Rush Calls Out AP For Critiquing Montana Legislators While Ignoring Obama Admin 'Lawlessness'
Thursday, the Associated Press's Matt Gouras "reported" ("Tea party vision for Mont. raising concerns") on legislative proposals in Montana. It got the attention of Rush Limbaugh, who skewered it as only Rush can.
Gouras's opening paragraphs read like a press release from an opposition party:
With each bill, newly elected tea party lawmakers are offering Montanans a vision of the future.
Their state would be a place where officials can ignore U.S. laws, force FBI agents to get a sheriff's OK before arresting anyone, ban abortions, limit sex education in schools and create armed citizen militias.
His third paragraph uses the "some people" tactic, which more often than not is AP code for "people I found who agree with me":
But some residents, Democratic Gov. Brian Schweitzer and even some Republican lawmakers say the bills are making Montana into a laughingstock.
Limbaugh got wind of Gouras's gunk, and the self-described "America's anchorman" let it rip, and called out the wire service for selectivity in criticizing compliance with laws and the Constitution (link will go behind subscriber wall in a week; some paragraph breaks added by me; bolds are mine):
You want to hear something hilariously funny? This is from the Associated Press, State-Run out of Montana. Let me give you the headline: "'Tea Party Vision for Montana Raising Concerns' -- ..."
Now, this is not an editorial. It's supposed to be a news article. And when the AP writes that not everyone is buying their vision, or something, that means they disapprove of it and they manage to find a couple of people to quote who share their disapproval. It means the disapproval starts with AP, their premise and their narrative starts with them, and then they go out and try to find a couple people.
It's not that people in Montana are raising hell and AP hears about it and says, "Whoa, we got a story." This is AP creating a story. And what we have here is the Associated Press raging at a bunch of people who are passing laws which would, for example, ignore US laws.
What the hell is going on? We have the president of the United States himself saying, (paraphrasing) "That law doesn't count anymore, I'm not gonna defend that law, the Defense of Marriage Act." We have a president of the United States who himself is lawless. We went through this in great detail yesterday. Make no mistake. And it's not arguable. This is a lawless regime. And so here, the AP in Montana is about to have a conniption fit, they are having a conniption fit because of the Tea Party vision for Montana.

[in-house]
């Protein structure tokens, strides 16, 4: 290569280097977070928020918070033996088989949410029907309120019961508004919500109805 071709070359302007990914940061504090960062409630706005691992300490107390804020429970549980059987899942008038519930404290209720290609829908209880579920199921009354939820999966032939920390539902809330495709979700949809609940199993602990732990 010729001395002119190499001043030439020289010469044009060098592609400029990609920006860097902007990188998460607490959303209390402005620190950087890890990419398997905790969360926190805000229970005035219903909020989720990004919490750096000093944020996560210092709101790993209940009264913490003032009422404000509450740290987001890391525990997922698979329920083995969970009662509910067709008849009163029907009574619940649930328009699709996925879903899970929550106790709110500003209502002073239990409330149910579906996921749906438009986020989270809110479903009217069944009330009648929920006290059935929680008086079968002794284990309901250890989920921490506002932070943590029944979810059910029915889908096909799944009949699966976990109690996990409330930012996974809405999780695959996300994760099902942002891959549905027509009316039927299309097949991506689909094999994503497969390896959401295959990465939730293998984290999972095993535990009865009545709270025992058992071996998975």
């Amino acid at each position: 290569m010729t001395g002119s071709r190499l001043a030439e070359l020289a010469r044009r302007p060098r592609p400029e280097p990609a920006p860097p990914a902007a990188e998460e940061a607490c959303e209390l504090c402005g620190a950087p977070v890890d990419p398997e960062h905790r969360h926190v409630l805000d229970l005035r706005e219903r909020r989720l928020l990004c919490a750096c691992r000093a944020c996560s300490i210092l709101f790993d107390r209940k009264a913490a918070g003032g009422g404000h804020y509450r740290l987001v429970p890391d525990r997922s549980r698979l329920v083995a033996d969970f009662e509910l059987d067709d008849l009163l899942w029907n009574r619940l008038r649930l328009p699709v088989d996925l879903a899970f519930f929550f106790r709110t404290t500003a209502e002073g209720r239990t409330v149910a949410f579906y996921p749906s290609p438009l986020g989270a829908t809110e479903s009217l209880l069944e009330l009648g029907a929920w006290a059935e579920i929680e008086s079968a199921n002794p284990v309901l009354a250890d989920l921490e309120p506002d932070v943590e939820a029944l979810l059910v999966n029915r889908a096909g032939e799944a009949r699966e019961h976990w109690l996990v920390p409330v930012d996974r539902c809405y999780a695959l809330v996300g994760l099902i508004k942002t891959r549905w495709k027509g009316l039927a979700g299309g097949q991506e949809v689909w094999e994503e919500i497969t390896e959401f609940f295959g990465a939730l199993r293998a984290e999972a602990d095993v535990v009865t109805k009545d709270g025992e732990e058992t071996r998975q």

... Well, where are you, AP, on the defense of marriage and this regime simply choosing to ignore laws it doesn't like? How about when a president ignores various federal court rulings? A federal judge has ruled Obamacare unconstitutional. No big deal, we're gonna keep implementing it. And you're worried about lawlessness in Montana? We've had an administration that's come out and said, "You know what, this Defense of Marriage Act, it's been around since the Clinton years, we don't like it. We're not gonna defend it anymore." Lawlessness! The president does not have such authority, and yet the AP wants to tell us how off the tracks and wacko they're getting in Montana.
... (The AP's Gouras writes) "Arizona, Missouri and Tennessee are discussing the creation of a joint compact, like a treaty, opposing the 2010 health care law." It's already been declared unconstitutional, AP. "Idaho is considering a plan to nullify it, as is Montana." Why, how radical. All of this is happening within the bounds of the law. They're passing legislation to do this. They are not unilaterally implementing things, such as our president is doing.
Though there may be an exception out there somewhere, the establishment press on the whole hasn't even entertained the idea that the Obama administration's brazen continuance of Obamacare implementation is even the least bit problematic in light of Judge Roger Vinson's ruling in Florida. Page 75 of that ruling makes it very clear that this is completely contrary to what the judge expects. What about "the declaratory judgment is the functional equivalent of an injunction” don’t they understand?
Outfits like the AP seem to believe that it's more important to create stories based on their own preconceived notions about those who are opposing the advance of statism than it is to explore the legality of the statists' actions.
Cross-posted at BizzyBlog.com.